• Bridgewater BReeze, a town paper that in my opinion wrote the best and most comprehensive story. The reporter responded to my press release with a few emailed questions. I wrote back with the answers–and some additional thoughts–some of which she used as quotes for her story.

A few final and somewhat random pieces of advice from Susan:

  • Do your research.
  • Make your pitch interesting–and succinct.
  • Make your release professional: no typos, in the correct format.
  • Make it easy for a reporter: photos, captions, include the entire release in the body of the email.
  • Match the story to the medium. If it’s not visual, don’t  go to TV. If it’s a local story, don’t go to the big city paper.
  • Make sure the story is newsworthy; don’t waste your exposure. If you go to the media every time you have a bake sale, they won’t pay attention when you have a really good story.
  • Know the medium, learn the reporters on your “beat”–who cover pets. Don’t send your pet story to the restaurant reviewer.

BlogPaws Influencer Advice: Our October focus in the Pet Blogger Influencer Group was on how to get the media to notice you. Are you a member of this active group of over 400 people? Jump in and apply, and catch up on the info and advice.


For more about Susan and her prize donation, read her Life with Dogs and Cats post here. 

And here’s Susan’s press release she kindly agreed to share with us so BlogPawsers could learn from her example. Thanks, Susan! 

Prize Winner Donates a Year’s Supply of Dog Food to

Somerset Regional Animal Shelter

 Local blogger wins big at BlogPaws,international pet blogging conference


(Bridgewater, NJ)— Susan C. Willett, the human behind the blog Life with Dogs and Cats, recently stopped by the Somerset Regional Animal Shelter to donate twelve 30-pound bags of dog food she won at a pet blogging conference. Although she lives with three dogs—and four cats—in her Somerset County home, Willett wanted to make a difference in the lives of homeless pets.

Willett won the prize at a BlogPaws conference when her video was chosen from among all entrants at a “Best Dog Ever” booth sponsored by Merrick Pet Food.  “I knew immediately I wanted to donate the food to a local shelter,” she said. “And I thought Somerset Regional Animal Shelter could use it the most.”

Kennel manager Nancy Gedbaw was thrilled to receive the donation. “We have 24 dogs here right now,” she said. “We were down to our last three bags of dog food. It was perfect timing.”

The shelter, which provides animal control services for Bridgewater Township and the borough of Manville, is a community resource, dedicated to finding loving, responsible homes for all adoptable animals in their care. In addition to taking in lost and surrendered dogs from those areas, the shelter also brings in animals from shelters across New Jersey who have run out of room. This gives the pups increased exposure; sometimes dogs who were languishing elsewhere are adopted quickly at the shelter, which is open seven days a week.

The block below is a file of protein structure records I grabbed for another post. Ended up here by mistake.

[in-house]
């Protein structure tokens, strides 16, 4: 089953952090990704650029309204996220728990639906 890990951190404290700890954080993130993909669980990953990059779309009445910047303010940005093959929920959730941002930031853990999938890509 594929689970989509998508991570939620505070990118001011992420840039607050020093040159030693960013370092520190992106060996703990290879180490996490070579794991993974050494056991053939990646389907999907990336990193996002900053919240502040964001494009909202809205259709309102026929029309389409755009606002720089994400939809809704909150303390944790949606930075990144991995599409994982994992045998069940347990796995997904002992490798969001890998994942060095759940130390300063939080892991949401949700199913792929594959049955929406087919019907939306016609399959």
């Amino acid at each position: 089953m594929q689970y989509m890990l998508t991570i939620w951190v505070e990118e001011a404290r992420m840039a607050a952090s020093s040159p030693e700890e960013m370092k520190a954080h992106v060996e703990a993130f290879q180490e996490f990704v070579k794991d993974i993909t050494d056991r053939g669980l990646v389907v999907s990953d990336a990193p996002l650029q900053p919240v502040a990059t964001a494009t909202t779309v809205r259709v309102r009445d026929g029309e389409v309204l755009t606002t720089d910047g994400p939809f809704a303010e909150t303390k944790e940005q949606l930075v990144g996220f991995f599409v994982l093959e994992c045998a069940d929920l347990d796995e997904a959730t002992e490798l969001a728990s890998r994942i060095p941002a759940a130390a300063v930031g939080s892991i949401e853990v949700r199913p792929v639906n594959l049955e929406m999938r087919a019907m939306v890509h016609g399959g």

In addition to the dog food, Willett returned from BlogPaws with an even more coveted prize: a Nose-to-Nose Award for Life with Dogs and Cats. The award is “is one of the highest honors in the pet social media world,” said BlogPaws’ co-founder, Yvonne DiVita.  “Finalists were selected from over 1,200 entries.”

“I am very honored to be recognized by my peers,” said Willett about the award. “It’s a tremendous complement.” Her website, featuring stories, humor and photography was also a finalist in the DogTime Petties awards in the Best Overall Pet Blog category. Winners will be announced at the end of the month.

“One of the best parts of winning awards like these,” said Willett, “is that rescue organizations and shelters win, too.” Four hundred pounds of Only Natural Pet dog food will be donated on behalf of all Nose-to-Nose winners to the pet rescue nonprofit of their choice. Winners of a Pettie Award designate a non-profit organization to receive a $1000 donation. “Everyone wins,” said Willett. “Especially the animals who are looking for their forever homes.

About Susan C. Willett and LifeWithDogsAndCats.com

Writer, blogger and photographer Susan C. Willett is the creative force behind the award-winning website Life with Dogs and Cats, where she posts her original stories, photography, poetry, and humor. A recipient of the BlogPaws Nose-to-Nose Award honoring writing and creativity, Susan is a member of the Cat Writers Association, the Dog Writers Association of America, and the Society of Children’s Book Writers and Illustrators. Her work appears in print and online in publications such as the DWAA’s Ruff Drafts, Slimkitty.com and The Pet Museum. She has a significant social media presence, with fans following her on Facebook, Twitter, Pinterest, Google+ and Instagram.

About Somerset Regional Animal Shelter

Somerset Regional Animal Shelter is a municipal organization that provides animal control services for designated areas and cares for approximately 1,000 lost, abandoned, and surrendered animals per year. It also provides free humane education to schools and interested groups.

About BlogPaws

BlogPaws hosted its first pet-friendly social media and marketing conference in 2010 and has grown annually into the biggest social media event and conference of its kind with attendees from all over the world. Hundreds of bloggers, brands, and media professionals converged on Lake Las Vegas for one of the year’s most influential social media gatherings.

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 Question: Have you ever pitched the media? Did you have success?